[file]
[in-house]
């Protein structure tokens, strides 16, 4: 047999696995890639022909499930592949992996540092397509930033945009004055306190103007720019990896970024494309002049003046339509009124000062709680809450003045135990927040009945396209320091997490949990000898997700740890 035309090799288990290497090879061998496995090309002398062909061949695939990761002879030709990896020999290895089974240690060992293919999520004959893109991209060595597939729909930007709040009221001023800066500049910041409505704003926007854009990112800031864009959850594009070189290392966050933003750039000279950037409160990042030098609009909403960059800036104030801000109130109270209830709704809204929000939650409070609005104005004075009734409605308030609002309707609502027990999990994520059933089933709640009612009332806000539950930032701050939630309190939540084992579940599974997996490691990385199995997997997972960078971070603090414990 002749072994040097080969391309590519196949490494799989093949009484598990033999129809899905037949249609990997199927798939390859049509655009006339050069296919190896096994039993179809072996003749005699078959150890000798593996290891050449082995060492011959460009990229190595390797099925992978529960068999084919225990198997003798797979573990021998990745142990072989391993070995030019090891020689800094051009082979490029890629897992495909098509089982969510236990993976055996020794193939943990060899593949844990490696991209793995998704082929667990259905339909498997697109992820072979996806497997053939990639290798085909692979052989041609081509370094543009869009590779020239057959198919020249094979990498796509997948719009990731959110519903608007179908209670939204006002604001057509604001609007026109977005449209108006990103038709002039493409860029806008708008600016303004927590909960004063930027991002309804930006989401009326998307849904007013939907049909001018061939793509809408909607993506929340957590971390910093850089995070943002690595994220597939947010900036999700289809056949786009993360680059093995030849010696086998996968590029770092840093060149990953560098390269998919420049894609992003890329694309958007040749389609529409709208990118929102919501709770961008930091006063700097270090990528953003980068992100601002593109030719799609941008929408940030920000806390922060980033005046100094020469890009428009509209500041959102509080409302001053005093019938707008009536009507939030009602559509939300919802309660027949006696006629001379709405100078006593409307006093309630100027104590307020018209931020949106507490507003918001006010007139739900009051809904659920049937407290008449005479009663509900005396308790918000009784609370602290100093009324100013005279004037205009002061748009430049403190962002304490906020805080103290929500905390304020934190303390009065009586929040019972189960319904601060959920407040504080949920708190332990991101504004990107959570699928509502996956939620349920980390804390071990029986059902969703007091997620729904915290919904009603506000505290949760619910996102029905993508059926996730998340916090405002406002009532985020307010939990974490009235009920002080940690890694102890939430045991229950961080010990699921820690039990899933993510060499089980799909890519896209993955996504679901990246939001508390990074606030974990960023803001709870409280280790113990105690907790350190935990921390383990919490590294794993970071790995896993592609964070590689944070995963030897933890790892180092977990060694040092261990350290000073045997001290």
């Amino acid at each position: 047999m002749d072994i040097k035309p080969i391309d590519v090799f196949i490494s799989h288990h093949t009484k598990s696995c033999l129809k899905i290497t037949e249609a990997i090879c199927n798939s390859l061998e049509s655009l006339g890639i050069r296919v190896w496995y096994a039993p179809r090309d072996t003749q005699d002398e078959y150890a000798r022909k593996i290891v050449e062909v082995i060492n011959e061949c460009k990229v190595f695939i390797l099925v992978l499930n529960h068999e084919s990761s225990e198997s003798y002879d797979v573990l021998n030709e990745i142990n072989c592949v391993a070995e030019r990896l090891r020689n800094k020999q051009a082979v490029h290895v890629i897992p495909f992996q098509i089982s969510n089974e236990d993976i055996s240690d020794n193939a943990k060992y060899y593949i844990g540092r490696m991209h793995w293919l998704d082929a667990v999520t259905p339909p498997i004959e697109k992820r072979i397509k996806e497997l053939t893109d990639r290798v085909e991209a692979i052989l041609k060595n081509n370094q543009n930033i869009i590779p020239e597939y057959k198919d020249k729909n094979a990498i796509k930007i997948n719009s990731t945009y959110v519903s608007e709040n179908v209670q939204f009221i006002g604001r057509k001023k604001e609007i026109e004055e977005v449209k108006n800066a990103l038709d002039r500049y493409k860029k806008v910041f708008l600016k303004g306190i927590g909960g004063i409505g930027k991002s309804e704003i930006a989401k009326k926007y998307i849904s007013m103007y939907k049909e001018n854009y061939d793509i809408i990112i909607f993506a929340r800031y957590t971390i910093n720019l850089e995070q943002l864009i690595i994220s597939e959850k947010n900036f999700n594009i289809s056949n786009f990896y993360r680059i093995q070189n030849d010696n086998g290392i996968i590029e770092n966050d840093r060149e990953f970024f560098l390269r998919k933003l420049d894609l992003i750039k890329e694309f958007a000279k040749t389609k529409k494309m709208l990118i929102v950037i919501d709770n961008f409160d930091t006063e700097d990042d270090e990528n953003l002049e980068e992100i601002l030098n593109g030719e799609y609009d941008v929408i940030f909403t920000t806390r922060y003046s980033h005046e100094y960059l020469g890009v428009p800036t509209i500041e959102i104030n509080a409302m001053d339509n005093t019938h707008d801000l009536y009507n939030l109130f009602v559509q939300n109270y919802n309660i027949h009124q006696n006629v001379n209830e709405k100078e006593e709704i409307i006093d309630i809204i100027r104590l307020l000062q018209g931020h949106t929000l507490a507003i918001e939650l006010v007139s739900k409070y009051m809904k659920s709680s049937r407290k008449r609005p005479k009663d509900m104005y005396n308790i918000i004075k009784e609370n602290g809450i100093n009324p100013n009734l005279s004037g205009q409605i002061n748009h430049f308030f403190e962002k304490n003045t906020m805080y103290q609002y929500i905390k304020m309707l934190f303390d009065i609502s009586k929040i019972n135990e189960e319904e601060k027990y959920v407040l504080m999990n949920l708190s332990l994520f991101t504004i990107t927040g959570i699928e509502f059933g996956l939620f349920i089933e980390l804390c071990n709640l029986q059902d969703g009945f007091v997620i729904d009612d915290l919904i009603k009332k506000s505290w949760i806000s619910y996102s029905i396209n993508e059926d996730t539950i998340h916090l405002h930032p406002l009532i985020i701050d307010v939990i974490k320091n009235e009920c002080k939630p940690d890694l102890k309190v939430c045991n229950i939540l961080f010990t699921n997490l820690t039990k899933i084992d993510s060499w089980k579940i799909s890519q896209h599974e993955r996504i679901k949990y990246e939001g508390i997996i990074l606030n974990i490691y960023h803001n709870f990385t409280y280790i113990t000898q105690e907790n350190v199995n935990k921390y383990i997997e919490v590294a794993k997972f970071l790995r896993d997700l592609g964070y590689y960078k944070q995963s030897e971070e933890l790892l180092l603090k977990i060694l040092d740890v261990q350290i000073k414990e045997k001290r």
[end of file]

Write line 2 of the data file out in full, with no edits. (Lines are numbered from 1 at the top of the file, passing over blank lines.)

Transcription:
């Protein structure tokens, strides 16, 4: 047999696995890639022909499930592949992996540092397509930033945009004055306190103007720019990896970024494309002049003046339509009124000062709680809450003045135990927040009945396209320091997490949990000898997700740890 035309090799288990290497090879061998496995090309002398062909061949695939990761002879030709990896020999290895089974240690060992293919999520004959893109991209060595597939729909930007709040009221001023800066500049910041409505704003926007854009990112800031864009959850594009070189290392966050933003750039000279950037409160990042030098609009909403960059800036104030801000109130109270209830709704809204929000939650409070609005104005004075009734409605308030609002309707609502027990999990994520059933089933709640009612009332806000539950930032701050939630309190939540084992579940599974997996490691990385199995997997997972960078971070603090414990 002749072994040097080969391309590519196949490494799989093949009484598990033999129809899905037949249609990997199927798939390859049509655009006339050069296919190896096994039993179809072996003749005699078959150890000798593996290891050449082995060492011959460009990229190595390797099925992978529960068999084919225990198997003798797979573990021998990745142990072989391993070995030019090891020689800094051009082979490029890629897992495909098509089982969510236990993976055996020794193939943990060899593949844990490696991209793995998704082929667990259905339909498997697109992820072979996806497997053939990639290798085909692979052989041609081509370094543009869009590779020239057959198919020249094979990498796509997948719009990731959110519903608007179908209670939204006002604001057509604001609007026109977005449209108006990103038709002039493409860029806008708008600016303004927590909960004063930027991002309804930006989401009326998307849904007013939907049909001018061939793509809408909607993506929340957590971390910093850089995070943002690595994220597939947010900036999700289809056949786009993360680059093995030849010696086998996968590029770092840093060149990953560098390269998919420049894609992003890329694309958007040749389609529409709208990118929102919501709770961008930091006063700097270090990528953003980068992100601002593109030719799609941008929408940030920000806390922060980033005046100094020469890009428009509209500041959102509080409302001053005093019938707008009536009507939030009602559509939300919802309660027949006696006629001379709405100078006593409307006093309630100027104590307020018209931020949106507490507003918001006010007139739900009051809904659920049937407290008449005479009663509900005396308790918000009784609370602290100093009324100013005279004037205009002061748009430049403190962002304490906020805080103290929500905390304020934190303390009065009586929040019972189960319904601060959920407040504080949920708190332990991101504004990107959570699928509502996956939620349920980390804390071990029986059902969703007091997620729904915290919904009603506000505290949760619910996102029905993508059926996730998340916090405002406002009532985020307010939990974490009235009920002080940690890694102890939430045991229950961080010990699921820690039990899933993510060499089980799909890519896209993955996504679901990246939001508390990074606030974990960023803001709870409280280790113990105690907790350190935990921390383990919490590294794993970071790995896993592609964070590689944070995963030897933890790892180092977990060694040092261990350290000073045997001290």